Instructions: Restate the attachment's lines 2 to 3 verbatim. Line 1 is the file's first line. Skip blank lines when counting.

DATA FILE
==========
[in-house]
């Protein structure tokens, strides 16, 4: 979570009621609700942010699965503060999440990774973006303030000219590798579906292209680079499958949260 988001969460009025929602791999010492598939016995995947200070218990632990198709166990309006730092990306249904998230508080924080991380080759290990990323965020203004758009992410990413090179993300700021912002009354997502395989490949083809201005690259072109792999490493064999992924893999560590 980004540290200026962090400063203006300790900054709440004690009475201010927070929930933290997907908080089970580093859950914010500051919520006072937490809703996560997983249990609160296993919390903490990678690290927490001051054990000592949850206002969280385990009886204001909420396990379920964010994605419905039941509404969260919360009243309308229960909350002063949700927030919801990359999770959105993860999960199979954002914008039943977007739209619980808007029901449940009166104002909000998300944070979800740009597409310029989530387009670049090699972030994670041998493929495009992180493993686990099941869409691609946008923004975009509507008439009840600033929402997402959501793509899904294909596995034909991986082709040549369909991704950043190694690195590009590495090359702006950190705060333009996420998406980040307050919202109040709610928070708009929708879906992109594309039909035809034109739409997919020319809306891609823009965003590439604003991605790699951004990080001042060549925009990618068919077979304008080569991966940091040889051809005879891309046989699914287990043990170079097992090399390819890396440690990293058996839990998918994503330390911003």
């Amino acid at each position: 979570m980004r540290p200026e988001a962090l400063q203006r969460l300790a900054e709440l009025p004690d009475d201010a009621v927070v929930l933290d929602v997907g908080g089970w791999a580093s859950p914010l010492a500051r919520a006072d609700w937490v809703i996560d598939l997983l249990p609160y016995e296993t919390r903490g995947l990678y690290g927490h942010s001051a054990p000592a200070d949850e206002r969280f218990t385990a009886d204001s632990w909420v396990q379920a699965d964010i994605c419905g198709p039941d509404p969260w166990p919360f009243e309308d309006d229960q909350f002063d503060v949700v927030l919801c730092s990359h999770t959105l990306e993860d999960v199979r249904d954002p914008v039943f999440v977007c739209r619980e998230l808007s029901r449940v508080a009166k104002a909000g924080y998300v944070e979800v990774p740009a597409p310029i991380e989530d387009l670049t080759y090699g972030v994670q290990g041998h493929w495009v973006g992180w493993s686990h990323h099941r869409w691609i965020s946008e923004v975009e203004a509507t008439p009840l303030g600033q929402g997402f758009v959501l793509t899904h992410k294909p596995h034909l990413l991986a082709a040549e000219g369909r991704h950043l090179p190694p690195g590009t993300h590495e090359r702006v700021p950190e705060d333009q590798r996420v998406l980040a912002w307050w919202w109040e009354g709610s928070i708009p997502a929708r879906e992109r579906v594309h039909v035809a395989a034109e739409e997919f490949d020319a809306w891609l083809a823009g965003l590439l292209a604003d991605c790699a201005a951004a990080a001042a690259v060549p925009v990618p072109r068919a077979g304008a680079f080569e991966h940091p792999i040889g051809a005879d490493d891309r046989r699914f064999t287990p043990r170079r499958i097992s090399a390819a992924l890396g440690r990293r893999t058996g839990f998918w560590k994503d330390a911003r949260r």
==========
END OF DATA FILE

């Protein structure tokens, strides 16, 4: 979570009621609700942010699965503060999440990774973006303030000219590798579906292209680079499958949260 988001969460009025929602791999010492598939016995995947200070218990632990198709166990309006730092990306249904998230508080924080991380080759290990990323965020203004758009992410990413090179993300700021912002009354997502395989490949083809201005690259072109792999490493064999992924893999560590 980004540290200026962090400063203006300790900054709440004690009475201010927070929930933290997907908080089970580093859950914010500051919520006072937490809703996560997983249990609160296993919390903490990678690290927490001051054990000592949850206002969280385990009886204001909420396990379920964010994605419905039941509404969260919360009243309308229960909350002063949700927030919801990359999770959105993860999960199979954002914008039943977007739209619980808007029901449940009166104002909000998300944070979800740009597409310029989530387009670049090699972030994670041998493929495009992180493993686990099941869409691609946008923004975009509507008439009840600033929402997402959501793509899904294909596995034909991986082709040549369909991704950043190694690195590009590495090359702006950190705060333009996420998406980040307050919202109040709610928070708009929708879906992109594309039909035809034109739409997919020319809306891609823009965003590439604003991605790699951004990080001042060549925009990618068919077979304008080569991966940091040889051809005879891309046989699914287990043990170079097992090399390819890396440690990293058996839990998918994503330390911003």
């Amino acid at each position: 979570m980004r540290p200026e988001a962090l400063q203006r969460l300790a900054e709440l009025p004690d009475d201010a009621v927070v929930l933290d929602v997907g908080g089970w791999a580093s859950p914010l010492a500051r919520a006072d609700w937490v809703i996560d598939l997983l249990p609160y016995e296993t919390r903490g995947l990678y690290g927490h942010s001051a054990p000592a200070d949850e206002r969280f218990t385990a009886d204001s632990w909420v396990q379920a699965d964010i994605c419905g198709p039941d509404p969260w166990p919360f009243e309308d309006d229960q909350f002063d503060v949700v927030l919801c730092s990359h999770t959105l990306e993860d999960v199979r249904d954002p914008v039943f999440v977007c739209r619980e998230l808007s029901r449940v508080a009166k104002a909000g924080y998300v944070e979800v990774p740009a597409p310029i991380e989530d387009l670049t080759y090699g972030v994670q290990g041998h493929w495009v973006g992180w493993s686990h990323h099941r869409w691609i965020s946008e923004v975009e203004a509507t008439p009840l303030g600033q929402g997402f758009v959501l793509t899904h992410k294909p596995h034909l990413l991986a082709a040549e000219g369909r991704h950043l090179p190694p690195g590009t993300h590495e090359r702006v700021p950190e705060d333009q590798r996420v998406l980040a912002w307050w919202w109040e009354g709610s928070i708009p997502a929708r879906e992109r579906v594309h039909v035809a395989a034109e739409e997919f490949d020319a809306w891609l083809a823009g965003l590439l292209a604003d991605c790699a201005a951004a990080a001042a690259v060549p925009v990618p072109r068919a077979g304008a680079f080569e991966h940091p792999i040889g051809a005879d490493d891309r046989r699914f064999t287990p043990r170079r499958i097992s090399a390819a992924l890396g440690r990293r893999t058996g839990f998918w560590k994503d330390a911003r949260r």